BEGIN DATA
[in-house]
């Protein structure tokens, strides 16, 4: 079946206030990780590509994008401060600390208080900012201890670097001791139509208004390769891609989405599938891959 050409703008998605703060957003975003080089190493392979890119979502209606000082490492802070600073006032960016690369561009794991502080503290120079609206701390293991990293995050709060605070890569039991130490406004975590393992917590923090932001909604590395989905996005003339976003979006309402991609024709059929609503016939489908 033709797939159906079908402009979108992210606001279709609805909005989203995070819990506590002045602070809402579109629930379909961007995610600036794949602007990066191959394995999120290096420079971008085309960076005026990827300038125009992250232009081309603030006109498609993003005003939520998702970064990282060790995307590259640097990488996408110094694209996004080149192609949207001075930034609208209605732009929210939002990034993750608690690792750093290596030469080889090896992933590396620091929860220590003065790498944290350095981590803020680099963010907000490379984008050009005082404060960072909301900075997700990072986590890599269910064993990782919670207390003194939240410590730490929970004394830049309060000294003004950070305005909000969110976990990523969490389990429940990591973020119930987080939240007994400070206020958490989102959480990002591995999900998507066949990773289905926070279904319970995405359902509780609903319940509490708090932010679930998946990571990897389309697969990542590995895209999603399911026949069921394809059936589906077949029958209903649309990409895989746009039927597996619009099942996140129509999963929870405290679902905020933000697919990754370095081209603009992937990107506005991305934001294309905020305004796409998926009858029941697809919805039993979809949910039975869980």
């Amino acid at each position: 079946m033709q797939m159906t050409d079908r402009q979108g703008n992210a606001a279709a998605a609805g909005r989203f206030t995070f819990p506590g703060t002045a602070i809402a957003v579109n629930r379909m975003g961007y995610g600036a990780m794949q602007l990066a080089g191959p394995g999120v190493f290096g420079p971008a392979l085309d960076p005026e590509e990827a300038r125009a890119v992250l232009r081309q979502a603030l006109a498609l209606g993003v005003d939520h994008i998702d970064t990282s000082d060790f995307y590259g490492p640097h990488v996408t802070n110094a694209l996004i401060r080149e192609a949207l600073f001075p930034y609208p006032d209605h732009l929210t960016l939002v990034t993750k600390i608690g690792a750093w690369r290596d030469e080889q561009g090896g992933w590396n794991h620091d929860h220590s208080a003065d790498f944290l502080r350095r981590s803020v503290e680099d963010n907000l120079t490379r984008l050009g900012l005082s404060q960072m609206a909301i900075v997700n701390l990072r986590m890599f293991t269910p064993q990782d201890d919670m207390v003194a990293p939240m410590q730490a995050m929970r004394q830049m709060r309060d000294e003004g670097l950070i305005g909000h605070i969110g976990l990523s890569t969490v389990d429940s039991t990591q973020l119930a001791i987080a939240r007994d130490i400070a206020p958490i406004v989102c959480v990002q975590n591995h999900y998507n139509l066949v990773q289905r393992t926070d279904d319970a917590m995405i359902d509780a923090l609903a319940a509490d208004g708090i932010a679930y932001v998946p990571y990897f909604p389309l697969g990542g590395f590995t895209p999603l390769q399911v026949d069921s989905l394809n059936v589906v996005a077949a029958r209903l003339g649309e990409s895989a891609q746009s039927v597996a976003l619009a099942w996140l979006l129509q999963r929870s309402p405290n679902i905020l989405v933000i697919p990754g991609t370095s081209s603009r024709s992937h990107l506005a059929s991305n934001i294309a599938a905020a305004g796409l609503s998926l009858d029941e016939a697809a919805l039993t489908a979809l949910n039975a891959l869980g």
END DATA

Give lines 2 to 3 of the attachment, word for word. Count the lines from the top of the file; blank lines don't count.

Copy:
């Protein structure tokens, strides 16, 4: 079946206030990780590509994008401060600390208080900012201890670097001791139509208004390769891609989405599938891959 050409703008998605703060957003975003080089190493392979890119979502209606000082490492802070600073006032960016690369561009794991502080503290120079609206701390293991990293995050709060605070890569039991130490406004975590393992917590923090932001909604590395989905996005003339976003979006309402991609024709059929609503016939489908 033709797939159906079908402009979108992210606001279709609805909005989203995070819990506590002045602070809402579109629930379909961007995610600036794949602007990066191959394995999120290096420079971008085309960076005026990827300038125009992250232009081309603030006109498609993003005003939520998702970064990282060790995307590259640097990488996408110094694209996004080149192609949207001075930034609208209605732009929210939002990034993750608690690792750093290596030469080889090896992933590396620091929860220590003065790498944290350095981590803020680099963010907000490379984008050009005082404060960072909301900075997700990072986590890599269910064993990782919670207390003194939240410590730490929970004394830049309060000294003004950070305005909000969110976990990523969490389990429940990591973020119930987080939240007994400070206020958490989102959480990002591995999900998507066949990773289905926070279904319970995405359902509780609903319940509490708090932010679930998946990571990897389309697969990542590995895209999603399911026949069921394809059936589906077949029958209903649309990409895989746009039927597996619009099942996140129509999963929870405290679902905020933000697919990754370095081209603009992937990107506005991305934001294309905020305004796409998926009858029941697809919805039993979809949910039975869980």
């Amino acid at each position: 079946m033709q797939m159906t050409d079908r402009q979108g703008n992210a606001a279709a998605a609805g909005r989203f206030t995070f819990p506590g703060t002045a602070i809402a957003v579109n629930r379909m975003g961007y995610g600036a990780m794949q602007l990066a080089g191959p394995g999120v190493f290096g420079p971008a392979l085309d960076p005026e590509e990827a300038r125009a890119v992250l232009r081309q979502a603030l006109a498609l209606g993003v005003d939520h994008i998702d970064t990282s000082d060790f995307y590259g490492p640097h990488v996408t802070n110094a694209l996004i401060r080149e192609a949207l600073f001075p930034y609208p006032d209605h732009l929210t960016l939002v990034t993750k600390i608690g690792a750093w690369r290596d030469e080889q561009g090896g992933w590396n794991h620091d929860h220590s208080a003065d790498f944290l502080r350095r981590s803020v503290e680099d963010n907000l120079t490379r984008l050009g900012l005082s404060q960072m609206a909301i900075v997700n701390l990072r986590m890599f293991t269910p064993q990782d201890d919670m207390v003194a990293p939240m410590q730490a995050m929970r004394q830049m709060r309060d000294e003004g670097l950070i305005g909000h605070i969110g976990l990523s890569t969490v389990d429940s039991t990591q973020l119930a001791i987080a939240r007994d130490i400070a206020p958490i406004v989102c959480v990002q975590n591995h999900y998507n139509l066949v990773q289905r393992t926070d279904d319970a917590m995405i359902d509780a923090l609903a319940a509490d208004g708090i932010a679930y932001v998946p990571y990897f909604p389309l697969g990542g590395f590995t895209p999603l390769q399911v026949d069921s989905l394809n059936v589906v996005a077949a029958r209903l003339g649309e990409s895989a891609q746009s039927v597996a976003l619009a099942w996140l979006l129509q999963r929870s309402p405290n679902i905020l989405v933000i697919p990754g991609t370095s081209s603009r024709s992937h990107l506005a059929s991305n934001i294309a599938a905020a305004g796409l609503s998926l009858d029941e016939a697809a919805l039993t489908a979809l949910n039975a891959l869980g």